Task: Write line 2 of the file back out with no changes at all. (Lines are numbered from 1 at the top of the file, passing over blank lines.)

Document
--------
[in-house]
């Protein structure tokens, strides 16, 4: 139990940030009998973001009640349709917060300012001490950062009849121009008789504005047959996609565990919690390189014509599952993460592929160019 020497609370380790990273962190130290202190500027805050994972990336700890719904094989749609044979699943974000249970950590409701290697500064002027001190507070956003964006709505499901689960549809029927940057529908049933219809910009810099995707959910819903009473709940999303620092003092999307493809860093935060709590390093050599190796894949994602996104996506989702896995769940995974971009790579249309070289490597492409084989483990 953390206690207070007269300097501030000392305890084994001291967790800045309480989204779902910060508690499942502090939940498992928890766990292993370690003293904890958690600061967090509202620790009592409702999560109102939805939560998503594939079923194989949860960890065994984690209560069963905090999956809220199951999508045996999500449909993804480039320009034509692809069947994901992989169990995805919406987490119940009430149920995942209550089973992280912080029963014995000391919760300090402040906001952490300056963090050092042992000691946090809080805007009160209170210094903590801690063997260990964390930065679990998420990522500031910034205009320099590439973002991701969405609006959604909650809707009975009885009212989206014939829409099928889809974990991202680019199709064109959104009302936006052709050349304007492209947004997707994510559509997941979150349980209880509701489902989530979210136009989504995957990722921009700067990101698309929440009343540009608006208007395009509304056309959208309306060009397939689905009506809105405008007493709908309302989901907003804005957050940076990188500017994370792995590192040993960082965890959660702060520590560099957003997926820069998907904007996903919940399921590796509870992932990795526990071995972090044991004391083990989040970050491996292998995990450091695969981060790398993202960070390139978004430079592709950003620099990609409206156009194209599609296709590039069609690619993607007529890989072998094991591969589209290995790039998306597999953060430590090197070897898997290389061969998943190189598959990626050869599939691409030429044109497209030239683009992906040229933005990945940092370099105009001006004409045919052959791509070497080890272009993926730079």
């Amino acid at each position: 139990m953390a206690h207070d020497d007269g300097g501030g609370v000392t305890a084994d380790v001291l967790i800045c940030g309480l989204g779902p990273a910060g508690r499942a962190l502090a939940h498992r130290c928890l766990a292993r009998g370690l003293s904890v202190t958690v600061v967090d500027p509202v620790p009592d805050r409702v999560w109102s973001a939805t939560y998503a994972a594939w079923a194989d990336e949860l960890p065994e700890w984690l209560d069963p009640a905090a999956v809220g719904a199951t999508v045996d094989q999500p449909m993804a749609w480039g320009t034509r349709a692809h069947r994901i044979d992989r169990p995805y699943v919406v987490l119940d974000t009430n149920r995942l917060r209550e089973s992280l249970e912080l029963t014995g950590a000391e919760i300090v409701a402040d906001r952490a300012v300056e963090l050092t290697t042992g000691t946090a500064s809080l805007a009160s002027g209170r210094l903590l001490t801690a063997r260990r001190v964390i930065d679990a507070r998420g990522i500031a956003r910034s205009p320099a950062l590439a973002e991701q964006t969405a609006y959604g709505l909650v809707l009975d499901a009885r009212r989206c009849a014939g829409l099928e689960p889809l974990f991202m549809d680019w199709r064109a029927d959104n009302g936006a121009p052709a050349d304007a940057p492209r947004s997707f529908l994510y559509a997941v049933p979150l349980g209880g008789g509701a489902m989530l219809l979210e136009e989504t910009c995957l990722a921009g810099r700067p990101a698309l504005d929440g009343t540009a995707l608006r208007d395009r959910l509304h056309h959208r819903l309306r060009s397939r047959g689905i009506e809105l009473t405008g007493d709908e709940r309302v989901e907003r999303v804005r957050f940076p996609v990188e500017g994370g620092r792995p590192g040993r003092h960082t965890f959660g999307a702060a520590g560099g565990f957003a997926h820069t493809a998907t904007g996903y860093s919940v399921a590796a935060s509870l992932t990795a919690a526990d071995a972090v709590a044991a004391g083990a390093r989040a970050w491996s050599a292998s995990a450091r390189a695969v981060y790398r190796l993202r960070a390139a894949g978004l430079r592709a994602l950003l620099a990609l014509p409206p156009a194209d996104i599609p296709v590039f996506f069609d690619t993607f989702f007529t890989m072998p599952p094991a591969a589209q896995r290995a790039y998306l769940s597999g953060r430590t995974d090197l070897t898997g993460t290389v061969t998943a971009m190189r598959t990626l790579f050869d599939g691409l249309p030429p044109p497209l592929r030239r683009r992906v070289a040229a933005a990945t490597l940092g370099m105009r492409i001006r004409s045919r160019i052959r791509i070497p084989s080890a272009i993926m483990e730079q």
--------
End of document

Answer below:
């Protein structure tokens, strides 16, 4: 139990940030009998973001009640349709917060300012001490950062009849121009008789504005047959996609565990919690390189014509599952993460592929160019 020497609370380790990273962190130290202190500027805050994972990336700890719904094989749609044979699943974000249970950590409701290697500064002027001190507070956003964006709505499901689960549809029927940057529908049933219809910009810099995707959910819903009473709940999303620092003092999307493809860093935060709590390093050599190796894949994602996104996506989702896995769940995974971009790579249309070289490597492409084989483990 953390206690207070007269300097501030000392305890084994001291967790800045309480989204779902910060508690499942502090939940498992928890766990292993370690003293904890958690600061967090509202620790009592409702999560109102939805939560998503594939079923194989949860960890065994984690209560069963905090999956809220199951999508045996999500449909993804480039320009034509692809069947994901992989169990995805919406987490119940009430149920995942209550089973992280912080029963014995000391919760300090402040906001952490300056963090050092042992000691946090809080805007009160209170210094903590801690063997260990964390930065679990998420990522500031910034205009320099590439973002991701969405609006959604909650809707009975009885009212989206014939829409099928889809974990991202680019199709064109959104009302936006052709050349304007492209947004997707994510559509997941979150349980209880509701489902989530979210136009989504995957990722921009700067990101698309929440009343540009608006208007395009509304056309959208309306060009397939689905009506809105405008007493709908309302989901907003804005957050940076990188500017994370792995590192040993960082965890959660702060520590560099957003997926820069998907904007996903919940399921590796509870992932990795526990071995972090044991004391083990989040970050491996292998995990450091695969981060790398993202960070390139978004430079592709950003620099990609409206156009194209599609296709590039069609690619993607007529890989072998094991591969589209290995790039998306597999953060430590090197070897898997290389061969998943190189598959990626050869599939691409030429044109497209030239683009992906040229933005990945940092370099105009001006004409045919052959791509070497080890272009993926730079």